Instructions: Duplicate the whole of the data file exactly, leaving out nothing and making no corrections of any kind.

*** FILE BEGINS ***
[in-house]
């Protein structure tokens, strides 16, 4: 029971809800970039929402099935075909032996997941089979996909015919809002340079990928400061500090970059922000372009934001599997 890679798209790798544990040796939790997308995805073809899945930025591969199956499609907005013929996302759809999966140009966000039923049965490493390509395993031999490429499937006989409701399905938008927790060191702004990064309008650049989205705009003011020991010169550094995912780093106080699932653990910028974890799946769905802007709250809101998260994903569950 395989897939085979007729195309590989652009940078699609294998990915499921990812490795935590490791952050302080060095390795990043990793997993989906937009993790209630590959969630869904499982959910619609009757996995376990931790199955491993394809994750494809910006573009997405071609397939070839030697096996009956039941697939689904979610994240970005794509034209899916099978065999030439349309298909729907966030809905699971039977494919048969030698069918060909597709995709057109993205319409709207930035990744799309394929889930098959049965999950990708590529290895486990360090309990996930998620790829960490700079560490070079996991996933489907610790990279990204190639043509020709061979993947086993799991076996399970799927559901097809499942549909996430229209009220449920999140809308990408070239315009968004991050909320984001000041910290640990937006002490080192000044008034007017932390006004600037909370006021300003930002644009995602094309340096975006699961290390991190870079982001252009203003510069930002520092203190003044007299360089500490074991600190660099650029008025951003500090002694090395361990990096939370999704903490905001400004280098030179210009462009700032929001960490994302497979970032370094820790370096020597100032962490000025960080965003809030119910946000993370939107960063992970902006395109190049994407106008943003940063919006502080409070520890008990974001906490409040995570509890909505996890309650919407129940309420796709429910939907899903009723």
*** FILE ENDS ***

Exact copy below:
[in-house]
């Protein structure tokens, strides 16, 4: 029971809800970039929402099935075909032996997941089979996909015919809002340079990928400061500090970059922000372009934001599997 890679798209790798544990040796939790997308995805073809899945930025591969199956499609907005013929996302759809999966140009966000039923049965490493390509395993031999490429499937006989409701399905938008927790060191702004990064309008650049989205705009003011020991010169550094995912780093106080699932653990910028974890799946769905802007709250809101998260994903569950 395989897939085979007729195309590989652009940078699609294998990915499921990812490795935590490791952050302080060095390795990043990793997993989906937009993790209630590959969630869904499982959910619609009757996995376990931790199955491993394809994750494809910006573009997405071609397939070839030697096996009956039941697939689904979610994240970005794509034209899916099978065999030439349309298909729907966030809905699971039977494919048969030698069918060909597709995709057109993205319409709207930035990744799309394929889930098959049965999950990708590529290895486990360090309990996930998620790829960490700079560490070079996991996933489907610790990279990204190639043509020709061979993947086993799991076996399970799927559901097809499942549909996430229209009220449920999140809308990408070239315009968004991050909320984001000041910290640990937006002490080192000044008034007017932390006004600037909370006021300003930002644009995602094309340096975006699961290390991190870079982001252009203003510069930002520092203190003044007299360089500490074991600190660099650029008025951003500090002694090395361990990096939370999704903490905001400004280098030179210009462009700032929001960490994302497979970032370094820790370096020597100032962490000025960080965003809030119910946000993370939107960063992970902006395109190049994407106008943003940063919006502080409070520890008990974001906490409040995570509890909505996890309650919407129940309420796709429910939907899903009723």